Realizing that college students are at a difficult point in their lives, the Sanoffs hope to provide a place where students can take a step back from their lives and look inward. Daniel Sanoff pointed out that this is often hard in the age of the smart phone, in a time where students are pulled every which way. He wrote, “Just like a businessman needs to make an evaluation of accounts to be sure that he is running a profitable, effective business; this also applies to who is striving for spirituality. They must make an account of where they want to be, where they are and how they are getting to their destined. This lack of time and energy to find one’s self indeed provides a strong barrier against spiritual development.”

The Chabad, although very new, offers weekly Shabbat services, services for the High Holidays and personal learning sessions. In the coming months they plan to host a Hanukkah party, plan Shabbats for sports teams, create group learning sessions and come into Vassar’s dorms to host hot soup study breaks in Vassar’s dorms.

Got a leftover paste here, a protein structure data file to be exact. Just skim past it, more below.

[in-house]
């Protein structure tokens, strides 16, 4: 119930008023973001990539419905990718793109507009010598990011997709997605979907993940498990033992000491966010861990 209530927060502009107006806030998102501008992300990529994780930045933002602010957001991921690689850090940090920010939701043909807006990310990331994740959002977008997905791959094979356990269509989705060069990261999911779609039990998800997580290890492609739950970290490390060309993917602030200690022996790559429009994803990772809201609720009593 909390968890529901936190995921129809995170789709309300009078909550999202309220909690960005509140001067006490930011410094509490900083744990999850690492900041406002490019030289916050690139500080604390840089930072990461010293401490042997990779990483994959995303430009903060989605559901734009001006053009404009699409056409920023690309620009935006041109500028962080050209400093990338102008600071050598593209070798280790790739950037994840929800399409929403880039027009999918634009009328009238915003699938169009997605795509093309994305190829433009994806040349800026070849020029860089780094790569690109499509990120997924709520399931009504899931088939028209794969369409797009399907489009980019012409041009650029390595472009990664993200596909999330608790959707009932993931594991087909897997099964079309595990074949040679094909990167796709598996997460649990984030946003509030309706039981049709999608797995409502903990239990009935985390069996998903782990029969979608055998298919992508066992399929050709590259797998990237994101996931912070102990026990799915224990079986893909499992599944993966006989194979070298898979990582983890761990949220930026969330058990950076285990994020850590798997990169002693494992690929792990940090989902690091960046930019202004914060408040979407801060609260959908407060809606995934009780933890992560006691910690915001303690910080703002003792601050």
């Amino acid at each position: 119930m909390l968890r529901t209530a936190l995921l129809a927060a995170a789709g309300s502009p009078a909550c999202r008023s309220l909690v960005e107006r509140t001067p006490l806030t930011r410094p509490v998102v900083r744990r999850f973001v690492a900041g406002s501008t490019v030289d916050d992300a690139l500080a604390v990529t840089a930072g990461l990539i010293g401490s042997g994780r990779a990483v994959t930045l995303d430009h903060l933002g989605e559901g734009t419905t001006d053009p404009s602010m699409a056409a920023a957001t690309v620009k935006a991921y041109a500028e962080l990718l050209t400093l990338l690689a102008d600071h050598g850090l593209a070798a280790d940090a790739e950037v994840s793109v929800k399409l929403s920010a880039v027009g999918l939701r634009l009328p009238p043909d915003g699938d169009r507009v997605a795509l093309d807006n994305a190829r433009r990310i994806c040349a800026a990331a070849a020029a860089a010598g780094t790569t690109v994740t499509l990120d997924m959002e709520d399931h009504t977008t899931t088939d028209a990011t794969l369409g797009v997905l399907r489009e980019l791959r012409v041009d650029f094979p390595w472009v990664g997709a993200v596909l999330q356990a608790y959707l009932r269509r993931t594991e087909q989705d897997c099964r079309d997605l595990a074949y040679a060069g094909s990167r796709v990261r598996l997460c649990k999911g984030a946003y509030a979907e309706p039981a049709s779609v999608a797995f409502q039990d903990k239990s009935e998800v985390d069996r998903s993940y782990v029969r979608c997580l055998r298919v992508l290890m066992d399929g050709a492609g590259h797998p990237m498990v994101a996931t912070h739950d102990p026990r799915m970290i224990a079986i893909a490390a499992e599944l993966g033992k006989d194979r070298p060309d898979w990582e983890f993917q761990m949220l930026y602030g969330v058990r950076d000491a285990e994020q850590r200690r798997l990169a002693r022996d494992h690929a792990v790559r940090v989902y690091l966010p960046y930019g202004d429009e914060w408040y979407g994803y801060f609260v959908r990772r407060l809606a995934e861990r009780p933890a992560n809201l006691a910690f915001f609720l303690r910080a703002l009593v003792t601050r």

And while the Chabad may be a “Chabad for Vassar,” the Sanoff family also works with other local colleges, such as the Culinary Institute of America (CIA), Marist and Dutchess Community College, which have smaller populations of Jewish students. Upcoming events can be found on their Facebook page, Chabad on Fulton.

“We provide an outlet for everyone to express their personal connection to Judaism. For some their connection is hot matzo ball soup, for others it’s a study session, for some a holiday event, for others it’s a social event and for some it’s a personal one on one talk about their views on life, morals, goals or whatever is on their mind and heart. Our address is one where every aspect of life is addressed, refined and celebrated” wrote Daniel Sanoff.